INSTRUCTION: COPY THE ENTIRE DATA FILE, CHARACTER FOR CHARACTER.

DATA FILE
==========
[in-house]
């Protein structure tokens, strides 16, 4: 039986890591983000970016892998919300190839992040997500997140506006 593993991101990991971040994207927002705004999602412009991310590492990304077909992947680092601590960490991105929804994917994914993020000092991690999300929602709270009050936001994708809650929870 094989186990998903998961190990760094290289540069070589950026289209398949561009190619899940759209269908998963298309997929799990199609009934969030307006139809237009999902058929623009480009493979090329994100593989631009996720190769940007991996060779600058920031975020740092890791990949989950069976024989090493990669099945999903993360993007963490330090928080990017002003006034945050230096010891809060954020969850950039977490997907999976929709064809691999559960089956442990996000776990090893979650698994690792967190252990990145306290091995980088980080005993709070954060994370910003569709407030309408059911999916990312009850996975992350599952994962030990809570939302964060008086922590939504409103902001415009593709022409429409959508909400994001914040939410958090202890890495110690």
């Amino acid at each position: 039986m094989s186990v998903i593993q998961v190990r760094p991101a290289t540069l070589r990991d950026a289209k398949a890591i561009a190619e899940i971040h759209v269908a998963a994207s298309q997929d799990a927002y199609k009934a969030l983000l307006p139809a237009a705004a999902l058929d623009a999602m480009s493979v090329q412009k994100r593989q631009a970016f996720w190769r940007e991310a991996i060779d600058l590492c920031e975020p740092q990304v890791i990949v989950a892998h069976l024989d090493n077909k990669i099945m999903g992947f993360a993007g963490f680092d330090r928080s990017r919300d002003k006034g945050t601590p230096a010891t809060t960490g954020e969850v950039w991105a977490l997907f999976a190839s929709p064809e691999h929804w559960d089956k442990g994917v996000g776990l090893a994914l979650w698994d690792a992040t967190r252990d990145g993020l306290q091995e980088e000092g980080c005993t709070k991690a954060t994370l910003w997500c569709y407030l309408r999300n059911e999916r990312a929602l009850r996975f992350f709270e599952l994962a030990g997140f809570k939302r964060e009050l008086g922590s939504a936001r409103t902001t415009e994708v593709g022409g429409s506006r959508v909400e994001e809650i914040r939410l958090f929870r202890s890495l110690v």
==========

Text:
[in-house]
């Protein structure tokens, strides 16, 4: 039986890591983000970016892998919300190839992040997500997140506006 593993991101990991971040994207927002705004999602412009991310590492990304077909992947680092601590960490991105929804994917994914993020000092991690999300929602709270009050936001994708809650929870 094989186990998903998961190990760094290289540069070589950026289209398949561009190619899940759209269908998963298309997929799990199609009934969030307006139809237009999902058929623009480009493979090329994100593989631009996720190769940007991996060779600058920031975020740092890791990949989950069976024989090493990669099945999903993360993007963490330090928080990017002003006034945050230096010891809060954020969850950039977490997907999976929709064809691999559960089956442990996000776990090893979650698994690792967190252990990145306290091995980088980080005993709070954060994370910003569709407030309408059911999916990312009850996975992350599952994962030990809570939302964060008086922590939504409103902001415009593709022409429409959508909400994001914040939410958090202890890495110690």
């Amino acid at each position: 039986m094989s186990v998903i593993q998961v190990r760094p991101a290289t540069l070589r990991d950026a289209k398949a890591i561009a190619e899940i971040h759209v269908a998963a994207s298309q997929d799990a927002y199609k009934a969030l983000l307006p139809a237009a705004a999902l058929d623009a999602m480009s493979v090329q412009k994100r593989q631009a970016f996720w190769r940007e991310a991996i060779d600058l590492c920031e975020p740092q990304v890791i990949v989950a892998h069976l024989d090493n077909k990669i099945m999903g992947f993360a993007g963490f680092d330090r928080s990017r919300d002003k006034g945050t601590p230096a010891t809060t960490g954020e969850v950039w991105a977490l997907f999976a190839s929709p064809e691999h929804w559960d089956k442990g994917v996000g776990l090893a994914l979650w698994d690792a992040t967190r252990d990145g993020l306290q091995e980088e000092g980080c005993t709070k991690a954060t994370l910003w997500c569709y407030l309408r999300n059911e999916r990312a929602l009850r996975f992350f709270e599952l994962a030990g997140f809570k939302r964060e009050l008086g922590s939504a936001r409103t902001t415009e994708v593709g022409g429409s506006r959508v909400e994001e809650i914040r939410l958090f929870r202890s890495l110690v």